But what, exactly, defines a pie? In the interests of brevity, I’m omitting anything non-British or sweet. I’m also avoiding anything potato-covered or dumpling-topped. A pasty is not a pie, nor is a pithivier, Forfar bridie, empanada, turnover, tart or clanger. My definition of a pie clings fairly closely to that of the Oxford English Dictionary: ‘A baked dish of meat, fish or vegetables, covered with pastry and freq. also having a base and sides of pastry.’ Put on a pastry top and it’s a pie.

As for the name, no one is entirely sure about its origin, although the most sensible explanation seems to be that the word was derived from the magpie, known as a collector of miscellaneous objects, just as a pie mixed many ingredients. Etymology aside, let’s get on to the serious business of eating.

It was the Romans who introduced us to pie. They would seal meat inside an oil-and-flour crust and bake it. This helped to preserve the contents, as the thick pastry kept the air out. They then tended to throw this basic crust away. However, in Northern Europe, where lard and butter were king, we began to make our own crusts.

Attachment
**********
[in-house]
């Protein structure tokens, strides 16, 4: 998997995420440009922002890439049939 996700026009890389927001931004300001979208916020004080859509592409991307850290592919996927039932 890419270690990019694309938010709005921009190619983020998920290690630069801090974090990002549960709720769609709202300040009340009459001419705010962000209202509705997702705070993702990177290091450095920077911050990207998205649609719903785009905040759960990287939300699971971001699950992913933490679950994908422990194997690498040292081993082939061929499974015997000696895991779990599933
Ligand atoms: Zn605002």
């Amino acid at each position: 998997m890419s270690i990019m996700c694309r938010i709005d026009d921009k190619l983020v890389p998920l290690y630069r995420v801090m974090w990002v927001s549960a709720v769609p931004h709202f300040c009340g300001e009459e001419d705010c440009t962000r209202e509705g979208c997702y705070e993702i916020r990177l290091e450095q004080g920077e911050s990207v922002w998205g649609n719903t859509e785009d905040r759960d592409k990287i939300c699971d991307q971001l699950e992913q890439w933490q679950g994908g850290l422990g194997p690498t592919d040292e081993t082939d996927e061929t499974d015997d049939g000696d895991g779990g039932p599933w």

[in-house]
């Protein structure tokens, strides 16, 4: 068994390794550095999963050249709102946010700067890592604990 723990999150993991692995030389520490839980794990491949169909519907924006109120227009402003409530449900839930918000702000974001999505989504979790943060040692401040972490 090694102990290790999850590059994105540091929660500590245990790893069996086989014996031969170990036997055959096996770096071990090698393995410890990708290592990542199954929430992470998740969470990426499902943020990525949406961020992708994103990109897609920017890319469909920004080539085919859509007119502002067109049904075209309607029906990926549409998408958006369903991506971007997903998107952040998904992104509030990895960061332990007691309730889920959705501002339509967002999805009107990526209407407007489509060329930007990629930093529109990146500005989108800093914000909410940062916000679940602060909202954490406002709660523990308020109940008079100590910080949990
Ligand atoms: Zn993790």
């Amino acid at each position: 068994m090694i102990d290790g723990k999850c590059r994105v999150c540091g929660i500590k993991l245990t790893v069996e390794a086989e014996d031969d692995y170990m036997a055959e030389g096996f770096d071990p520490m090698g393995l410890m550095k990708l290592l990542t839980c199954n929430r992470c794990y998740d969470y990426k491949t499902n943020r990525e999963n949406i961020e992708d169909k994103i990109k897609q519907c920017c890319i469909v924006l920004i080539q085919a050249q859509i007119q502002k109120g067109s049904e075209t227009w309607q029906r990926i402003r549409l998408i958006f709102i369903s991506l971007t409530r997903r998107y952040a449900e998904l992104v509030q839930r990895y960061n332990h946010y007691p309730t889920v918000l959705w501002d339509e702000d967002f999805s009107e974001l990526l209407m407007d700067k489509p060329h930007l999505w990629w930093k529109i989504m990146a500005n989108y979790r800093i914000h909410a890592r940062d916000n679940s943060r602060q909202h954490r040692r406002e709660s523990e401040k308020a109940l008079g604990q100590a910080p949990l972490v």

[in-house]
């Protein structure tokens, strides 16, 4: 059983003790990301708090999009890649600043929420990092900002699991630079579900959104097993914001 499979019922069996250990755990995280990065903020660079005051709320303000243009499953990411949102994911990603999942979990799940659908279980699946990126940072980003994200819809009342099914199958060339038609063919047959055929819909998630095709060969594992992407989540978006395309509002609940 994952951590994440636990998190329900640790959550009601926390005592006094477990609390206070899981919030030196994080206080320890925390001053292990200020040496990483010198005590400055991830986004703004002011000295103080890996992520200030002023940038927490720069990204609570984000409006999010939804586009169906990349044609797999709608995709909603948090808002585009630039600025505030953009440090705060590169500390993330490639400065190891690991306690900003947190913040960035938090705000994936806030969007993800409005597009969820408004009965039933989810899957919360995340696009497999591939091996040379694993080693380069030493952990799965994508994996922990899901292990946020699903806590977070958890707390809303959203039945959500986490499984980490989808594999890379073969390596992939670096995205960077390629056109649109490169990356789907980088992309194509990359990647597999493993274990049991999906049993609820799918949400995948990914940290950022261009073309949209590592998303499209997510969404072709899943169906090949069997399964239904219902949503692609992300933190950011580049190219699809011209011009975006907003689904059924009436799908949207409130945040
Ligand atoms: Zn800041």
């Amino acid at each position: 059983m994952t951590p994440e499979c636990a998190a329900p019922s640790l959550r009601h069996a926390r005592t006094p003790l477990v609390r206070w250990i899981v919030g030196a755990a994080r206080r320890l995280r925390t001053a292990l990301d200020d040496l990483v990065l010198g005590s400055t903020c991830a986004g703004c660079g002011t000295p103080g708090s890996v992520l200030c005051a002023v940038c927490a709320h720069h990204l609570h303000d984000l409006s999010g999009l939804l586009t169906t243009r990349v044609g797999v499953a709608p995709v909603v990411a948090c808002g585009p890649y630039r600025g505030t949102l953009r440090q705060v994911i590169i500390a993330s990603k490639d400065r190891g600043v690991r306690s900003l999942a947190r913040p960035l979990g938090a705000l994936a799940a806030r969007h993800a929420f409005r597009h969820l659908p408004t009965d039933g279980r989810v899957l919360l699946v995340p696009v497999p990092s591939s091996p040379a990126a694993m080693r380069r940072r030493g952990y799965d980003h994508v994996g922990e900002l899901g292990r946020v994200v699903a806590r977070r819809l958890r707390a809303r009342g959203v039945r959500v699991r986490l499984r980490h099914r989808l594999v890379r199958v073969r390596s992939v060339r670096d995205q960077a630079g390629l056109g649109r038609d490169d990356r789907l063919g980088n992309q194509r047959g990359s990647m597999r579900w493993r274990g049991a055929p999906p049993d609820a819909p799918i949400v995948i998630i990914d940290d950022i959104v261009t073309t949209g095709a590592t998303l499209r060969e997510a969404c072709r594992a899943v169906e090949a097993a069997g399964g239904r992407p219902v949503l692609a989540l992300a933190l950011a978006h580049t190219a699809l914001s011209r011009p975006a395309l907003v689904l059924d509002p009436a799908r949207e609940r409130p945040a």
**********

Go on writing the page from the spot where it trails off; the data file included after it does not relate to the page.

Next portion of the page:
Back in medieval times, the dishes tended towards the sweet and heavily spiced—for the rich at least; the poor 1303 First recorded British pie, found in the expense accounts of Bolton Abbey in Yorkshire 15th century Lots of medieval fish pies, with the likes of eel and lamprey. Again, the crust was often discarded made do with pottage. However, by Georgian times, admittedly many centuries later, the sweet and savoury were growing apart and, by the mid 19th century, savoury pies were rarely sweetened at all. There were, of course, exceptions, albeit with less sugar and spice.

East Midland Fidget (or Figit or Fitchett) mixes pork, ham and bacon with apple and Hannah Glasse’s Cheshire pie has a similar pig-and-apple mix. Devonshire squab no longer contains fat doves from the Lord’s dovecote, rather mutton or lamb with apples.

Every district of the land had (and often still has) its own speciality, based upon what was easily available. The saucer pies of Cumberland or Westmoreland favoured mutton, with gravy poured in, and the Melton Mowbray features hand-raised pastry and contains hand-chopped uncured pork.